Contemporary Islamophobia—including politicians’ calls for increased policing of Muslim communities, as if Muslim faith automatically makes someone a possible terrorist—looks a lot like American government and society’s treatment of Japanese-Americans during World War II. A new video, featuring Muslim-American youth standing alongside Japanese-American internment camp survivors while reading letters written by internees, makes that connection explicit.
"Of course, we know that good friends like you would be glad to have us back," reads one hijab-wearing girl, standing beside a seated, stoic camp survivor. "But others who do not know us or understand us may not be glad to see us." The "you" in the aformentioned excerpt is Clara Breed, a White American librarian whose correspondence with interned children provides insight into a generation of Japanese-Americans that the wartime government treated as enemy combatants. "Letters From Camp," which you can see below, pairs several youth and camp survivors as they read excerpts from letters to Breed.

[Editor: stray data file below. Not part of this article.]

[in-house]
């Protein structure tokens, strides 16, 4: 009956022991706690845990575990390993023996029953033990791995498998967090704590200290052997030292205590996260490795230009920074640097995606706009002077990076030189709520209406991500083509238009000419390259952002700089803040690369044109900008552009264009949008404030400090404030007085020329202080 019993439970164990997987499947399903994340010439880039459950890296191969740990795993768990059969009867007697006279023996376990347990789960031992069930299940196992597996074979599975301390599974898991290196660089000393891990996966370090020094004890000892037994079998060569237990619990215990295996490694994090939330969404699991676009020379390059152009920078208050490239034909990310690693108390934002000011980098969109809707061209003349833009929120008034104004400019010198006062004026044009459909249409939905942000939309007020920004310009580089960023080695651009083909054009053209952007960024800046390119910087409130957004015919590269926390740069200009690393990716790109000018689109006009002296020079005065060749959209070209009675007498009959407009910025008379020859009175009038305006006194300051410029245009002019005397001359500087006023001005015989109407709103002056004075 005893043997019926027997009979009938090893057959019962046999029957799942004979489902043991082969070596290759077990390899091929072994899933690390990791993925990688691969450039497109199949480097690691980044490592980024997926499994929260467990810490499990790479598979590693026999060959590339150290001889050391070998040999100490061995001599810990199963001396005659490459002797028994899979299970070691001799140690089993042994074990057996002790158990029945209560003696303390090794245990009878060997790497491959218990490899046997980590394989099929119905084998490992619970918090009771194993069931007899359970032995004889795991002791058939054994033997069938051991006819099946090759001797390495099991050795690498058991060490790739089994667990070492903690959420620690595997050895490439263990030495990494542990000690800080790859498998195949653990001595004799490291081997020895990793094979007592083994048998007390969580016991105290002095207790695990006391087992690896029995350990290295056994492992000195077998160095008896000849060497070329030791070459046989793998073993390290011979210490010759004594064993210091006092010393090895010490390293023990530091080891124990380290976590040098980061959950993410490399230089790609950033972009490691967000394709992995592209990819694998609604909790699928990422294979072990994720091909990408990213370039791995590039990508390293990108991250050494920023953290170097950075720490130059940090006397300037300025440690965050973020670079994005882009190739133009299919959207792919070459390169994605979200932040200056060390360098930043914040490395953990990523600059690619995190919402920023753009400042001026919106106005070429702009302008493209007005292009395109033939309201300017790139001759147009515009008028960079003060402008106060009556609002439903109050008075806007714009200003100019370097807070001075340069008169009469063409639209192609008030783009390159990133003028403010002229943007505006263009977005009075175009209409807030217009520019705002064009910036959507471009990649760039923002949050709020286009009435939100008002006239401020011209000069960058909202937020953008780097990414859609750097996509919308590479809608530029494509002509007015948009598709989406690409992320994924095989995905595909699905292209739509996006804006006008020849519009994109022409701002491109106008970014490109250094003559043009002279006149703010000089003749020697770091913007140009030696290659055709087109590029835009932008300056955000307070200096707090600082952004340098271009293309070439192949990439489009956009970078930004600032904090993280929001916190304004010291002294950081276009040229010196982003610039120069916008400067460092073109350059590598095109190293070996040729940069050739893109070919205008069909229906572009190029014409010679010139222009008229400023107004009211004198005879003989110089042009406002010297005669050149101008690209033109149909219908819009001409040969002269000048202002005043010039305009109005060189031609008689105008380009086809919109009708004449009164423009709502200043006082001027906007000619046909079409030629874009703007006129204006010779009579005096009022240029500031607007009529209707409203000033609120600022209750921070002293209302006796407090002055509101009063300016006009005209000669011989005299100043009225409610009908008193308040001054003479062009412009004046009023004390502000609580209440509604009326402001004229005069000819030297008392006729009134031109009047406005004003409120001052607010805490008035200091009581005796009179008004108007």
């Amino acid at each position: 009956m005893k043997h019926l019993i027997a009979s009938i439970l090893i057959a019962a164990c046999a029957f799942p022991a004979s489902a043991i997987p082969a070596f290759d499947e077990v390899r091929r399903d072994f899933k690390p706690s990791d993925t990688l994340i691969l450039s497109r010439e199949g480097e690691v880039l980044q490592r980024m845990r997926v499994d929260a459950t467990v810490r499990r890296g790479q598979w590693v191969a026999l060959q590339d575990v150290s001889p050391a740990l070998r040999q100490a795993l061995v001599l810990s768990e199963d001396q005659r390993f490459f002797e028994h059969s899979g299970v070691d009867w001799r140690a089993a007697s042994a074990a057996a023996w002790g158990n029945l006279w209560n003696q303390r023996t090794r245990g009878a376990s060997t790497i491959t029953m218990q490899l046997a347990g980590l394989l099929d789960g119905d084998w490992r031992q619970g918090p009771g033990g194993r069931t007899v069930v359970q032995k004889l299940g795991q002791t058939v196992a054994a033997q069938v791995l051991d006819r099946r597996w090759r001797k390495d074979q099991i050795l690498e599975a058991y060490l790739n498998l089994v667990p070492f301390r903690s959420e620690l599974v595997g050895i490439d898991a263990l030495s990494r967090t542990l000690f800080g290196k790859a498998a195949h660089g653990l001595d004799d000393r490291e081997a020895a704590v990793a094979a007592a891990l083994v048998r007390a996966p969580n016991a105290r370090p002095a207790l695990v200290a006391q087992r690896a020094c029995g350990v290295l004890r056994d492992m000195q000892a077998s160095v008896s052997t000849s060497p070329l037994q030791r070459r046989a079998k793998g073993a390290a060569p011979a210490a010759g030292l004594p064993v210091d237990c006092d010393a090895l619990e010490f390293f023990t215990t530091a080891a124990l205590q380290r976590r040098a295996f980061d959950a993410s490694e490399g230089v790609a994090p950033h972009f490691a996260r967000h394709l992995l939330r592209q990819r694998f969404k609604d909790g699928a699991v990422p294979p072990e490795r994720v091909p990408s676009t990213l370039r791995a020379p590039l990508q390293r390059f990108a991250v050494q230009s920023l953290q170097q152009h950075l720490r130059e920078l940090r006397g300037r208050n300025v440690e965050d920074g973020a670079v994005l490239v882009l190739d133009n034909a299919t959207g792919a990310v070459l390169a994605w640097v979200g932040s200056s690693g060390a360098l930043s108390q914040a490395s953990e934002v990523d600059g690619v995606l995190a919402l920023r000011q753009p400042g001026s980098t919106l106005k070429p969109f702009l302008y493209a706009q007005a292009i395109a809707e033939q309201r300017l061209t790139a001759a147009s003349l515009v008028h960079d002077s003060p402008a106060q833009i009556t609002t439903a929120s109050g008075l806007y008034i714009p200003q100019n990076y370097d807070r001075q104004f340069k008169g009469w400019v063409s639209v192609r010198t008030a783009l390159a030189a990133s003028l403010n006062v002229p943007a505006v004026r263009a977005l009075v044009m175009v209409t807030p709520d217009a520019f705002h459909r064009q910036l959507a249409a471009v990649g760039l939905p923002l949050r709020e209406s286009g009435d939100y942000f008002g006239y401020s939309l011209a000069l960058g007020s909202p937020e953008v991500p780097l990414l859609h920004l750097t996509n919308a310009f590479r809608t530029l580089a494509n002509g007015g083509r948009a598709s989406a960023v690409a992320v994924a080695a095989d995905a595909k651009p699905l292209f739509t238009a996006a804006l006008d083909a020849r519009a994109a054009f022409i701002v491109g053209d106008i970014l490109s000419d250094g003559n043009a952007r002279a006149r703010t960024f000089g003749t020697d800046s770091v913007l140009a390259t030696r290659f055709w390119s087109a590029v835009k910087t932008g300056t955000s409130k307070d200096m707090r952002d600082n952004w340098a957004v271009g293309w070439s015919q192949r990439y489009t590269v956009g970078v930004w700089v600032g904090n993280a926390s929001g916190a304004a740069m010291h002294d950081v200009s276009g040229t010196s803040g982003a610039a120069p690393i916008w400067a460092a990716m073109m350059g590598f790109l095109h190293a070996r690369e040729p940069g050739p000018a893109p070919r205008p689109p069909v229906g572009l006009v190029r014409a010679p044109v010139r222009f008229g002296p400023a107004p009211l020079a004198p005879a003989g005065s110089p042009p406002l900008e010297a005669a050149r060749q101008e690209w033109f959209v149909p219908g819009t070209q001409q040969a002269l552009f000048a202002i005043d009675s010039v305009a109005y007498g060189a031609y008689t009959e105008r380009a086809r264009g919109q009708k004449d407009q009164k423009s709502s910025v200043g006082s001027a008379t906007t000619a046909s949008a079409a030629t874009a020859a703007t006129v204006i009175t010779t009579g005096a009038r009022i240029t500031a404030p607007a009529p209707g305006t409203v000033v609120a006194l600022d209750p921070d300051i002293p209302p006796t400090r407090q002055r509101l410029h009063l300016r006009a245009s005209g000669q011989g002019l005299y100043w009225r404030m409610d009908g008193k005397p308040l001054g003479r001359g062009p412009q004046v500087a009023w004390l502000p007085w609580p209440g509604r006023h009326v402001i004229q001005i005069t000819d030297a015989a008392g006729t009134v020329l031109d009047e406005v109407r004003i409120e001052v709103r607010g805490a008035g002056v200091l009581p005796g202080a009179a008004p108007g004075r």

The Smithsonian Asian Pacific American Center released "Letters From Camp," directed by filmmaker Frank Chi, in anticipation of its upcoming free event, "CrossLines: A Culture Lab On Intersectionality." CrossLines will feature more than 40 artists and scholars across disciplines for what the organization describes as "a creative convening of artworks, performances and dialogues that explore identities in intersection."
Check out "Letters From Camp" below.